Green hydrogen is one of the most important of these technologies.
Where we require oxidisation processes to produce steel and cement, or where we use ammonia-based fertiliser to feed the world, or in applications like shipping and freight that call for fuels with high energy densities, the chemistry of our planet means that green hydrogen is the leading scalable solution to reduce greenhouse gas emissions.
This is why hydrogen is increasingly on the agenda for governments, businesses and civil society groups. Analysts including McKinsey & Company and Bank of America predict the marketplace for hydrogen production and fuel cell equipment could grow to over four trillion dollars annually by 2050.
In this rush to develop more hydrogen production, definitions are becoming blurred between hydrogen production that is genuinely green, and hydrogen production that is branded “clean” but is ultimately a by-product of the fossil fuel sector.
This is where the Green Hydrogen Organisation steps in. We believe that green hydrogen, produced through the electrolysis of water using renewable energy, is a fundamentally different technology to hydrogen made from gas and coal. Green hydrogen needs its own organisation to represent it at a global level. Green hydrogen’s growth is dependent on a fundamentally different set of policy settings and investment decisions than fossil fuel hydrogen. Green hydrogen is a genuine, long term solution to climate change, and should be the focus of investors and governments looking to support a permanent transition to hydrogen fuels.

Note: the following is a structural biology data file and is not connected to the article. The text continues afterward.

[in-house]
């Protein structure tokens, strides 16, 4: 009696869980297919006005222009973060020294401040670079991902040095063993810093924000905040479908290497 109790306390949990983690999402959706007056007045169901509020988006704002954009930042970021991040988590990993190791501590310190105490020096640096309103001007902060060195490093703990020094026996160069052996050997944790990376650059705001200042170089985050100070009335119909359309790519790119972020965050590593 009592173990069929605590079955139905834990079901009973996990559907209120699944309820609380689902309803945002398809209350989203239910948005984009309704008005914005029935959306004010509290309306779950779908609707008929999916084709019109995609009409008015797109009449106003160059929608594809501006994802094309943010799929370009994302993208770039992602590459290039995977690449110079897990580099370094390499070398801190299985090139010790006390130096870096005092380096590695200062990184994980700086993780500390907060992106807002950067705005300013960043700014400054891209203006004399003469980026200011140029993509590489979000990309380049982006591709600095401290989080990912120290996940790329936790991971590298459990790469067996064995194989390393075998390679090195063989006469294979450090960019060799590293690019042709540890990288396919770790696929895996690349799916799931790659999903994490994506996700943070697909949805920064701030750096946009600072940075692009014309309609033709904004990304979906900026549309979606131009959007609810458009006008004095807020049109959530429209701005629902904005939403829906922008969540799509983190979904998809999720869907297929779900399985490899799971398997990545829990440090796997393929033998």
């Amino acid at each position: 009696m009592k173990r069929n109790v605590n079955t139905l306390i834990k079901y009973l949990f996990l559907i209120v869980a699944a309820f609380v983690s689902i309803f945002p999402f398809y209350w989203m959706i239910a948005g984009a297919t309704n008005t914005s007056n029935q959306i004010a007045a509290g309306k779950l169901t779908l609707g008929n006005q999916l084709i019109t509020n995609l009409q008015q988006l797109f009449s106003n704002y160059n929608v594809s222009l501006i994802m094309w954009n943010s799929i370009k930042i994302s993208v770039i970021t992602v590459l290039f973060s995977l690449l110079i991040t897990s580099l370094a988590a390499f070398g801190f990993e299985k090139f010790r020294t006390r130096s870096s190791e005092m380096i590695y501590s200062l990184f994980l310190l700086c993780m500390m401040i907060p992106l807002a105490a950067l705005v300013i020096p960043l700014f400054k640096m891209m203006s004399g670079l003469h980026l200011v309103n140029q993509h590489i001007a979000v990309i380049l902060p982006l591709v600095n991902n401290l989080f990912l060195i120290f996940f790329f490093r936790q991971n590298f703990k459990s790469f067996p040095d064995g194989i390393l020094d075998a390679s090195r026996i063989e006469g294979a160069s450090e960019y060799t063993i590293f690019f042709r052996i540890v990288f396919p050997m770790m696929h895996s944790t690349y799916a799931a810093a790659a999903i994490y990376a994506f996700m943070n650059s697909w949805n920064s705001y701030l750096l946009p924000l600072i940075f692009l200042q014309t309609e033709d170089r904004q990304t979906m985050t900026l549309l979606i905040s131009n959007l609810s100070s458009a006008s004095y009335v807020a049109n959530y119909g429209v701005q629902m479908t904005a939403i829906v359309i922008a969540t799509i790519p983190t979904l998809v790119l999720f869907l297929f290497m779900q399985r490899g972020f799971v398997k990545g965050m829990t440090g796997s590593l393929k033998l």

Fossil fuel hydrogens, like blue, brown and grey hydrogen, are at best a stop-gap transition measure, and at worst, a pathway that helps keep the fossil fuel sector alive far longer than is desirable. The emissions from fossil fuel hydrogen production are extraordinarily high, in some cases higher than the use of coal to generate electricity. The promise of carbon capture technology remains unproven at scale. Similar promises about carbon capture in the past have not come true. Fossil fuel hydrogen is a road to nowhere, risks creating stranded assets, and diverts focus and attention from the rapid, energetic scaleup of green hydrogen.
There is another way in which green hydrogen is fundamentally different to fossil fuel hydrogen, and the larger fossil fuel sector. Green hydrogen can reconfigure global energy systems for the better. Any country with an endowment of renewable energy can produce green hydrogen, develop energy self-sufficiency, and create export opportunities. Green hydrogen has the potential to decentralise the concentration of energy wealth and create a more just distribution of energy. Green hydrogen can be at the centre of a just transition to zero carbon energy.
Green hydrogen is under-represented in global discussions on clean energy solutions and remains a low priority for development agencies. A concerted effort by producers, infrastructure operators, and customers is required to grow the green hydrogen sector at the pace required to avert a climate catastrophe.
It is for these reasons that the Green Hydrogen Organisation has been established. We hope you can join us on this mission.